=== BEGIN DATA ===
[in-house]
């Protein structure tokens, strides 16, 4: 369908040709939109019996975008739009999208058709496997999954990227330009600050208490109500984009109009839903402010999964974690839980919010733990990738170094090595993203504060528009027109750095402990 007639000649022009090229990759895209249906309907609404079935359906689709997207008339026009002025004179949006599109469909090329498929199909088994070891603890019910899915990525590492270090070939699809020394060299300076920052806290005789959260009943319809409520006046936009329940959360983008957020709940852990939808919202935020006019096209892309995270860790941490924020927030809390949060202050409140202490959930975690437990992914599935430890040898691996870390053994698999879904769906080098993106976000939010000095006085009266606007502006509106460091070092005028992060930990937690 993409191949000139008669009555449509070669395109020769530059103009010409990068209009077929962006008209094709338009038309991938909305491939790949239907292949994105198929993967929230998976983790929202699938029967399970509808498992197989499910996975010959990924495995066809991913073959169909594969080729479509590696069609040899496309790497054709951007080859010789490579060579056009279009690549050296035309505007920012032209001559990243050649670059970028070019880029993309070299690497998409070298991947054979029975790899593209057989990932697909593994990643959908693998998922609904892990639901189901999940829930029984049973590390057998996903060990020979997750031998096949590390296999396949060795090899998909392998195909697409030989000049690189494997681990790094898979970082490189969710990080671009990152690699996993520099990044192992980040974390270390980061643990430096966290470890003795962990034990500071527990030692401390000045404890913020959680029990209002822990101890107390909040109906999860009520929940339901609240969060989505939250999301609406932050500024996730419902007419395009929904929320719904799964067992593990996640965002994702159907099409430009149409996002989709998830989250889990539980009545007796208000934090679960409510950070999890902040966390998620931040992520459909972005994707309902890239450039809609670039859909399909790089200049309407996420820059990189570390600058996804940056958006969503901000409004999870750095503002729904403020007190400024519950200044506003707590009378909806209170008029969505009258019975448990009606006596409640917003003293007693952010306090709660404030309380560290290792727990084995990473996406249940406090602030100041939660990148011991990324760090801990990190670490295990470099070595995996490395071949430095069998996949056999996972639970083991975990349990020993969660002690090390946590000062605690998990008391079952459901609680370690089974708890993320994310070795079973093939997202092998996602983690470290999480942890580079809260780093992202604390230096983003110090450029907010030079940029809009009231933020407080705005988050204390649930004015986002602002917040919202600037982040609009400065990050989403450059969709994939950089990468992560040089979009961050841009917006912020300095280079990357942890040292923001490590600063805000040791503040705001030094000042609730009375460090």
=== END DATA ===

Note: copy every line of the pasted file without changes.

[in-house]
């Protein structure tokens, strides 16, 4: 369908040709939109019996975008739009999208058709496997999954990227330009600050208490109500984009109009839903402010999964974690839980919010733990990738170094090595993203504060528009027109750095402990 007639000649022009090229990759895209249906309907609404079935359906689709997207008339026009002025004179949006599109469909090329498929199909088994070891603890019910899915990525590492270090070939699809020394060299300076920052806290005789959260009943319809409520006046936009329940959360983008957020709940852990939808919202935020006019096209892309995270860790941490924020927030809390949060202050409140202490959930975690437990992914599935430890040898691996870390053994698999879904769906080098993106976000939010000095006085009266606007502006509106460091070092005028992060930990937690 993409191949000139008669009555449509070669395109020769530059103009010409990068209009077929962006008209094709338009038309991938909305491939790949239907292949994105198929993967929230998976983790929202699938029967399970509808498992197989499910996975010959990924495995066809991913073959169909594969080729479509590696069609040899496309790497054709951007080859010789490579060579056009279009690549050296035309505007920012032209001559990243050649670059970028070019880029993309070299690497998409070298991947054979029975790899593209057989990932697909593994990643959908693998998922609904892990639901189901999940829930029984049973590390057998996903060990020979997750031998096949590390296999396949060795090899998909392998195909697409030989000049690189494997681990790094898979970082490189969710990080671009990152690699996993520099990044192992980040974390270390980061643990430096966290470890003795962990034990500071527990030692401390000045404890913020959680029990209002822990101890107390909040109906999860009520929940339901609240969060989505939250999301609406932050500024996730419902007419395009929904929320719904799964067992593990996640965002994702159907099409430009149409996002989709998830989250889990539980009545007796208000934090679960409510950070999890902040966390998620931040992520459909972005994707309902890239450039809609670039859909399909790089200049309407996420820059990189570390600058996804940056958006969503901000409004999870750095503002729904403020007190400024519950200044506003707590009378909806209170008029969505009258019975448990009606006596409640917003003293007693952010306090709660404030309380560290290792727990084995990473996406249940406090602030100041939660990148011991990324760090801990990190670490295990470099070595995996490395071949430095069998996949056999996972639970083991975990349990020993969660002690090390946590000062605690998990008391079952459901609680370690089974708890993320994310070795079973093939997202092998996602983690470290999480942890580079809260780093992202604390230096983003110090450029907010030079940029809009009231933020407080705005988050204390649930004015986002602002917040919202600037982040609009400065990050989403450059969709994939950089990468992560040089979009961050841009917006912020300095280079990357942890040292923001490590600063805000040791503040705001030094000042609730009375460090």